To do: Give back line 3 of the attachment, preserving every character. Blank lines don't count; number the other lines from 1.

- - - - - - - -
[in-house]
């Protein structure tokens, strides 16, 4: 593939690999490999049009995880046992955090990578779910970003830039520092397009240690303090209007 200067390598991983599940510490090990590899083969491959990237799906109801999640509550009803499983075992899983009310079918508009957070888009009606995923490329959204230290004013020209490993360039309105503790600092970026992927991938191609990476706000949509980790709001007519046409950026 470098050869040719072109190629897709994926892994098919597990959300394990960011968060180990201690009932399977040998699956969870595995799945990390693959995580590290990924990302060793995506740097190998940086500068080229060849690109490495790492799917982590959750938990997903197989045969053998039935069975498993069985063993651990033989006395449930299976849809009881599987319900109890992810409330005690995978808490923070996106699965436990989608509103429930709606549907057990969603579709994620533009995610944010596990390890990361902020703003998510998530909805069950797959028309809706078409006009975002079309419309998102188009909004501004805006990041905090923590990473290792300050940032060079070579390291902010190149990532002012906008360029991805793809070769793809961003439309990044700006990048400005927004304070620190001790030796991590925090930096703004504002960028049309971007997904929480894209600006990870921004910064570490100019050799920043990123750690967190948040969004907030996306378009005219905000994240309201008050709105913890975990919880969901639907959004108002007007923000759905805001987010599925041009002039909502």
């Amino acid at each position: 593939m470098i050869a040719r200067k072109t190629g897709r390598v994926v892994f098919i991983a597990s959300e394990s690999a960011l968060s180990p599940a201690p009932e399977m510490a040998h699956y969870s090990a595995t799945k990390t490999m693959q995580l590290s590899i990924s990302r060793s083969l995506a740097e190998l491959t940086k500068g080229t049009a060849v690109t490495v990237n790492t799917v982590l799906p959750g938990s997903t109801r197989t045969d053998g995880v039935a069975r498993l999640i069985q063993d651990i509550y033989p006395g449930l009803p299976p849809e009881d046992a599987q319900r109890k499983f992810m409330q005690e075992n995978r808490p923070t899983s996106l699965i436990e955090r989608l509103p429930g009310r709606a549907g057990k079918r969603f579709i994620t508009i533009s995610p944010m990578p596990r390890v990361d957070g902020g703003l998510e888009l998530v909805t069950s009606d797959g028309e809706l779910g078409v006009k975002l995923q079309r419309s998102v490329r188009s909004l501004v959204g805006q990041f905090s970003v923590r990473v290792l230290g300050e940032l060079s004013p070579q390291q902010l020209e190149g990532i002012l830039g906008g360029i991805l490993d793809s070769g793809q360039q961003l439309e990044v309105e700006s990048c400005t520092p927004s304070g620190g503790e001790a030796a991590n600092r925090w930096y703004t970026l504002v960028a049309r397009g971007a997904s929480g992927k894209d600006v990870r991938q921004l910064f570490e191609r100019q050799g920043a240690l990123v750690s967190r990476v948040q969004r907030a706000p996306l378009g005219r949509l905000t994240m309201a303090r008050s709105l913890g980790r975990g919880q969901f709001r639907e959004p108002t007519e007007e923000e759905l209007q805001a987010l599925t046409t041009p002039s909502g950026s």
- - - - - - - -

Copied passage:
């Amino acid at each position: 593939m470098i050869a040719r200067k072109t190629g897709r390598v994926v892994f098919i991983a597990s959300e394990s690999a960011l968060s180990p599940a201690p009932e399977m510490a040998h699956y969870s090990a595995t799945k990390t490999m693959q995580l590290s590899i990924s990302r060793s083969l995506a740097e190998l491959t940086k500068g080229t049009a060849v690109t490495v990237n790492t799917v982590l799906p959750g938990s997903t109801r197989t045969d053998g995880v039935a069975r498993l999640i069985q063993d651990i509550y033989p006395g449930l009803p299976p849809e009881d046992a599987q319900r109890k499983f992810m409330q005690e075992n995978r808490p923070t899983s996106l699965i436990e955090r989608l509103p429930g009310r709606a549907g057990k079918r969603f579709i994620t508009i533009s995610p944010m990578p596990r390890v990361d957070g902020g703003l998510e888009l998530v909805t069950s009606d797959g028309e809706l779910g078409v006009k975002l995923q079309r419309s998102v490329r188009s909004l501004v959204g805006q990041f905090s970003v923590r990473v290792l230290g300050e940032l060079s004013p070579q390291q902010l020209e190149g990532i002012l830039g906008g360029i991805l490993d793809s070769g793809q360039q961003l439309e990044v309105e700006s990048c400005t520092p927004s304070g620190g503790e001790a030796a991590n600092r925090w930096y703004t970026l504002v960028a049309r397009g971007a997904s929480g992927k894209d600006v990870r991938q921004l910064f570490e191609r100019q050799g920043a240690l990123v750690s967190r990476v948040q969004r907030a706000p996306l378009g005219r949509l905000t994240m309201a303090r008050s709105l913890g980790r975990g919880q969901f709001r639907e959004p108002t007519e007007e923000e759905l209007q805001a987010l599925t046409t041009p002039s909502g950026s």